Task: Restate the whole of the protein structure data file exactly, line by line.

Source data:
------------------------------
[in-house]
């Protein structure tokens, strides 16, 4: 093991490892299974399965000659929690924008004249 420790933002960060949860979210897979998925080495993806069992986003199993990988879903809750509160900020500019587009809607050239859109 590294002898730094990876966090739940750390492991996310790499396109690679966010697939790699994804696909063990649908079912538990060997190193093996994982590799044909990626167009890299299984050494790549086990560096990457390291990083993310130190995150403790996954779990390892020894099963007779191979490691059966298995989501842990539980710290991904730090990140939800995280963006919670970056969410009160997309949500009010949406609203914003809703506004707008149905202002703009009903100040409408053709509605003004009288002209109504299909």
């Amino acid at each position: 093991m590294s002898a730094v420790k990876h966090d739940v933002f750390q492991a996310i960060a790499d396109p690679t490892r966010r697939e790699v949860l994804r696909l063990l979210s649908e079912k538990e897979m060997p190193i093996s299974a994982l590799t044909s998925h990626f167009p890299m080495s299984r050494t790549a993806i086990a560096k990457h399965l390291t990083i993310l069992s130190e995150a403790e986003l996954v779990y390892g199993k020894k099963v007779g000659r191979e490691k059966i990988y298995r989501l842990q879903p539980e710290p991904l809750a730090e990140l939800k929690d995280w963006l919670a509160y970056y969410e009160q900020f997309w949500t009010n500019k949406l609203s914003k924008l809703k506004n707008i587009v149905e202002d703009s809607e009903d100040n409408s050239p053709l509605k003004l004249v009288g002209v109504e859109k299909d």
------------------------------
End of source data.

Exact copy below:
[in-house]
């Protein structure tokens, strides 16, 4: 093991490892299974399965000659929690924008004249 420790933002960060949860979210897979998925080495993806069992986003199993990988879903809750509160900020500019587009809607050239859109 590294002898730094990876966090739940750390492991996310790499396109690679966010697939790699994804696909063990649908079912538990060997190193093996994982590799044909990626167009890299299984050494790549086990560096990457390291990083993310130190995150403790996954779990390892020894099963007779191979490691059966298995989501842990539980710290991904730090990140939800995280963006919670970056969410009160997309949500009010949406609203914003809703506004707008149905202002703009009903100040409408053709509605003004009288002209109504299909």
């Amino acid at each position: 093991m590294s002898a730094v420790k990876h966090d739940v933002f750390q492991a996310i960060a790499d396109p690679t490892r966010r697939e790699v949860l994804r696909l063990l979210s649908e079912k538990e897979m060997p190193i093996s299974a994982l590799t044909s998925h990626f167009p890299m080495s299984r050494t790549a993806i086990a560096k990457h399965l390291t990083i993310l069992s130190e995150a403790e986003l996954v779990y390892g199993k020894k099963v007779g000659r191979e490691k059966i990988y298995r989501l842990q879903p539980e710290p991904l809750a730090e990140l939800k929690d995280w963006l919670a509160y970056y969410e009160q900020f997309w949500t009010n500019k949406l609203s914003k924008l809703k506004n707008i587009v149905e202002d703009s809607e009903d100040n409408s050239p053709l509605k003004l004249v009288g002209v109504e859109k299909d």